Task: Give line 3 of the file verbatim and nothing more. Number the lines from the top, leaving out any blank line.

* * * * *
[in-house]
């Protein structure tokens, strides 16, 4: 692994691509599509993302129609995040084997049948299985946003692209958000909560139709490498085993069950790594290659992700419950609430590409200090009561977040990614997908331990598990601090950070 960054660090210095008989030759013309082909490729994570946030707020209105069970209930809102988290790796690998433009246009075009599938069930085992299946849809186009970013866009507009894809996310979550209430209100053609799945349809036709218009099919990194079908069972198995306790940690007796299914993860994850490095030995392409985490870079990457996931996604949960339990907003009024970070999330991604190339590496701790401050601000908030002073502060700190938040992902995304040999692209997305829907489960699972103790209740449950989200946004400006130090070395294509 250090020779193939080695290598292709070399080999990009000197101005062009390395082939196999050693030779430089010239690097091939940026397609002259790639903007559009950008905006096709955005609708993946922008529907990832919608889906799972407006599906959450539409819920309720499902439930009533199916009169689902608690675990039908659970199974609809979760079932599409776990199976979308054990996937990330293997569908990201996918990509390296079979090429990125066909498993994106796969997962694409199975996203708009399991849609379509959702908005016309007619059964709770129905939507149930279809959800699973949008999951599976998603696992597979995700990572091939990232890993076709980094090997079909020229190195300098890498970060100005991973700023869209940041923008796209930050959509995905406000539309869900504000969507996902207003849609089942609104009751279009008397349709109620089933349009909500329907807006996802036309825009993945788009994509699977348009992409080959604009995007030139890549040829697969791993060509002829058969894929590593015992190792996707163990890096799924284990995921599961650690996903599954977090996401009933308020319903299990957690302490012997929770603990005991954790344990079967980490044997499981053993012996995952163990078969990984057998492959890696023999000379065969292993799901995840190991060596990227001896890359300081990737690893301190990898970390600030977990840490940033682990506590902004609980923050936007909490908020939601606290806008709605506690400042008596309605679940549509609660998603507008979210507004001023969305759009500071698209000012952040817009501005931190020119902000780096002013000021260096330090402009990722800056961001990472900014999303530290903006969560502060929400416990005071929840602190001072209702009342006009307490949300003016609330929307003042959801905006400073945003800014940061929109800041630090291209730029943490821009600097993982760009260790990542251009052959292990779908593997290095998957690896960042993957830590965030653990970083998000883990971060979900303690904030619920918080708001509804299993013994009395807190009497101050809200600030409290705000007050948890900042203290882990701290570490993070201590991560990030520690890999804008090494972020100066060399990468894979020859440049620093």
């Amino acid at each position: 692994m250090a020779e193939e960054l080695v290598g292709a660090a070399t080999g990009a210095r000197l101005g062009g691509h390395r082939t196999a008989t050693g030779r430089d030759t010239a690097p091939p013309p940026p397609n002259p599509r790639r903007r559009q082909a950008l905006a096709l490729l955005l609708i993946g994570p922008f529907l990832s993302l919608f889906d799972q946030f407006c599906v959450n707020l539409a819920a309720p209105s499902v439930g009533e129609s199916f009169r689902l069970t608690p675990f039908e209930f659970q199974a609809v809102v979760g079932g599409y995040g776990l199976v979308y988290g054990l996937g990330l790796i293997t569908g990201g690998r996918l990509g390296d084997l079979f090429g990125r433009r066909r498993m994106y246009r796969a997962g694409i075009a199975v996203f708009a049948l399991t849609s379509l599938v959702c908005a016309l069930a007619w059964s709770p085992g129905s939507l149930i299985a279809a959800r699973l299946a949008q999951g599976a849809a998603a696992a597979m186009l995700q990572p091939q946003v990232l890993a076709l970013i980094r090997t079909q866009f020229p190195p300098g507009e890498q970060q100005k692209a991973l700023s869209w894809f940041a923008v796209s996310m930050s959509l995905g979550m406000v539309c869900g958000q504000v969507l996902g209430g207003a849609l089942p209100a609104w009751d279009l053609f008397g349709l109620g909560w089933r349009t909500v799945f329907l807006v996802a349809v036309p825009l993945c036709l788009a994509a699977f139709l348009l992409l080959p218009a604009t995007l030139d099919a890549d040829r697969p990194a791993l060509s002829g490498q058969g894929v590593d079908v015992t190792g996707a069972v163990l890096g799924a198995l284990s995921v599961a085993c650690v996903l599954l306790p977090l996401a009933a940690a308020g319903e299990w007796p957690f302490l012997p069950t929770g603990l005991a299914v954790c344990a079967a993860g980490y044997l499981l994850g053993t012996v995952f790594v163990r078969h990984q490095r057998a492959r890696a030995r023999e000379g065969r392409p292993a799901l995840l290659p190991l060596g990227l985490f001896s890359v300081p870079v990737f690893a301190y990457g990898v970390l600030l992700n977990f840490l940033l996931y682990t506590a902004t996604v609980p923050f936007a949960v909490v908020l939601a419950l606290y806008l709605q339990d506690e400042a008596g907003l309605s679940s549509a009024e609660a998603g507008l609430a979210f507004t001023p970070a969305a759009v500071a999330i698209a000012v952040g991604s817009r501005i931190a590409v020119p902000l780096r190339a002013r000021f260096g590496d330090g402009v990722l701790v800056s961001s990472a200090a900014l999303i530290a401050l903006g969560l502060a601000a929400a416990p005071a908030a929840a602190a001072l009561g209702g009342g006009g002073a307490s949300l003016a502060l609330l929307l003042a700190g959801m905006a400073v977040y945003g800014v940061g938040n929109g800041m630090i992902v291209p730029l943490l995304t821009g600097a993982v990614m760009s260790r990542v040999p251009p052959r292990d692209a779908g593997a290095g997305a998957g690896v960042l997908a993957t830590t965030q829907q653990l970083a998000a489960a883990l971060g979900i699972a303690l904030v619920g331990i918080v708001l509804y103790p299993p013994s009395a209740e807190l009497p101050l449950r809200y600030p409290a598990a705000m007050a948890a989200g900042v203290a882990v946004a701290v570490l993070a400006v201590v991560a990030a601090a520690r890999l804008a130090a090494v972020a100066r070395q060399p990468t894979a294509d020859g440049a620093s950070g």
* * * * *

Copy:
């Amino acid at each position: 692994m250090a020779e193939e960054l080695v290598g292709a660090a070399t080999g990009a210095r000197l101005g062009g691509h390395r082939t196999a008989t050693g030779r430089d030759t010239a690097p091939p013309p940026p397609n002259p599509r790639r903007r559009q082909a950008l905006a096709l490729l955005l609708i993946g994570p922008f529907l990832s993302l919608f889906d799972q946030f407006c599906v959450n707020l539409a819920a309720p209105s499902v439930g009533e129609s199916f009169r689902l069970t608690p675990f039908e209930f659970q199974a609809v809102v979760g079932g599409y995040g776990l199976v979308y988290g054990l996937g990330l790796i293997t569908g990201g690998r996918l990509g390296d084997l079979f090429g990125r433009r066909r498993m994106y246009r796969a997962g694409i075009a199975v996203f708009a049948l399991t849609s379509l599938v959702c908005a016309l069930a007619w059964s709770p085992g129905s939507l149930i299985a279809a959800r699973l299946a949008q999951g599976a849809a998603a696992a597979m186009l995700q990572p091939q946003v990232l890993a076709l970013i980094r090997t079909q866009f020229p190195p300098g507009e890498q970060q100005k692209a991973l700023s869209w894809f940041a923008v796209s996310m930050s959509l995905g979550m406000v539309c869900g958000q504000v969507l996902g209430g207003a849609l089942p209100a609104w009751d279009l053609f008397g349709l109620g909560w089933r349009t909500v799945f329907l807006v996802a349809v036309p825009l993945c036709l788009a994509a699977f139709l348009l992409l080959p218009a604009t995007l030139d099919a890549d040829r697969p990194a791993l060509s002829g490498q058969g894929v590593d079908v015992t190792g996707a069972v163990l890096g799924a198995l284990s995921v599961a085993c650690v996903l599954l306790p977090l996401a009933a940690a308020g319903e299990w007796p957690f302490l012997p069950t929770g603990l005991a299914v954790c344990a079967a993860g980490y044997l499981l994850g053993t012996v995952f790594v163990r078969h990984q490095r057998a492959r890696a030995r023999e000379g065969r392409p292993a799901l995840l290659p190991l060596g990227l985490f001896s890359v300081p870079v990737f690893a301190y990457g990898v970390l600030l992700n977990f840490l940033l996931y682990t506590a902004t996604v609980p923050f936007a949960v909490v908020l939601a419950l606290y806008l709605q339990d506690e400042a008596g907003l309605s679940s549509a009024e609660a998603g507008l609430a979210f507004t001023p970070a969305a759009v500071a999330i698209a000012v952040g991604s817009r501005i931190a590409v020119p902000l780096r190339a002013r000021f260096g590496d330090g402009v990722l701790v800056s961001s990472a200090a900014l999303i530290a401050l903006g969560l502060a601000a929400a416990p005071a908030a929840a602190a001072l009561g209702g009342g006009g002073a307490s949300l003016a502060l609330l929307l003042a700190g959801m905006a400073v977040y945003g800014v940061g938040n929109g800041m630090i992902v291209p730029l943490l995304t821009g600097a993982v990614m760009s260790r990542v040999p251009p052959r292990d692209a779908g593997a290095g997305a998957g690896v960042l997908a993957t830590t965030q829907q653990l970083a998000a489960a883990l971060g979900i699972a303690l904030v619920g331990i918080v708001l509804y103790p299993p013994s009395a209740e807190l009497p101050l449950r809200y600030p409290a598990a705000m007050a948890a989200g900042v203290a882990v946004a701290v570490l993070a400006v201590v991560a990030a601090a520690r890999l804008a130090a090494v972020a100066r070395q060399p990468t894979a294509d020859g440049a620093s950070g």